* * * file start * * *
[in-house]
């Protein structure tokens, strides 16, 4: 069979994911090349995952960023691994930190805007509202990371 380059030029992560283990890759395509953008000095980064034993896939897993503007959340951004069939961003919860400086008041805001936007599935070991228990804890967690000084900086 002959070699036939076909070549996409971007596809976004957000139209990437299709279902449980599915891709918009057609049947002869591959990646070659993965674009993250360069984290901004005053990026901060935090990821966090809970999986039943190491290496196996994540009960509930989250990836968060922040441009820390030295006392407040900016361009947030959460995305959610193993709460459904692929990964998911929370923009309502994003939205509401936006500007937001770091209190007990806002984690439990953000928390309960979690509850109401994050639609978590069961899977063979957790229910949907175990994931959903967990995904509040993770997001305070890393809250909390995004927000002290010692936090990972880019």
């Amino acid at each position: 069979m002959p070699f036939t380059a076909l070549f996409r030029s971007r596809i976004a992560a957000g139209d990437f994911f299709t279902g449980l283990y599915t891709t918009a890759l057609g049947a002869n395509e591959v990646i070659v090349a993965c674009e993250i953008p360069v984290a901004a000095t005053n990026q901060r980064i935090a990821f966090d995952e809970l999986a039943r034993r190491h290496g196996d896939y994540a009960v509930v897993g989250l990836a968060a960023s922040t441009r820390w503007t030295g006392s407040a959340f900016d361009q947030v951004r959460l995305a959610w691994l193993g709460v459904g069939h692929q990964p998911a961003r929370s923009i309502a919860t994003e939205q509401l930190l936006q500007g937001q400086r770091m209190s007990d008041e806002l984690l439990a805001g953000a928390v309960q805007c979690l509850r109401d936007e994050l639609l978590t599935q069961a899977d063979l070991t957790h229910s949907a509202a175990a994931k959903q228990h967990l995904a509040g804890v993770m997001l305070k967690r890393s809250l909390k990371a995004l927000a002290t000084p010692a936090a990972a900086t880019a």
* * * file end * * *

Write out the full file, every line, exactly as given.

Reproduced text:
[in-house]
């Protein structure tokens, strides 16, 4: 069979994911090349995952960023691994930190805007509202990371 380059030029992560283990890759395509953008000095980064034993896939897993503007959340951004069939961003919860400086008041805001936007599935070991228990804890967690000084900086 002959070699036939076909070549996409971007596809976004957000139209990437299709279902449980599915891709918009057609049947002869591959990646070659993965674009993250360069984290901004005053990026901060935090990821966090809970999986039943190491290496196996994540009960509930989250990836968060922040441009820390030295006392407040900016361009947030959460995305959610193993709460459904692929990964998911929370923009309502994003939205509401936006500007937001770091209190007990806002984690439990953000928390309960979690509850109401994050639609978590069961899977063979957790229910949907175990994931959903967990995904509040993770997001305070890393809250909390995004927000002290010692936090990972880019």
């Amino acid at each position: 069979m002959p070699f036939t380059a076909l070549f996409r030029s971007r596809i976004a992560a957000g139209d990437f994911f299709t279902g449980l283990y599915t891709t918009a890759l057609g049947a002869n395509e591959v990646i070659v090349a993965c674009e993250i953008p360069v984290a901004a000095t005053n990026q901060r980064i935090a990821f966090d995952e809970l999986a039943r034993r190491h290496g196996d896939y994540a009960v509930v897993g989250l990836a968060a960023s922040t441009r820390w503007t030295g006392s407040a959340f900016d361009q947030v951004r959460l995305a959610w691994l193993g709460v459904g069939h692929q990964p998911a961003r929370s923009i309502a919860t994003e939205q509401l930190l936006q500007g937001q400086r770091m209190s007990d008041e806002l984690l439990a805001g953000a928390v309960q805007c979690l509850r109401d936007e994050l639609l978590t599935q069961a899977d063979l070991t957790h229910s949907a509202a175990a994931k959903q228990h967990l995904a509040g804890v993770m997001l305070k967690r890393s809250l909390k990371a995004l927000a002290t000084p010692a936090a990972a900086t880019a």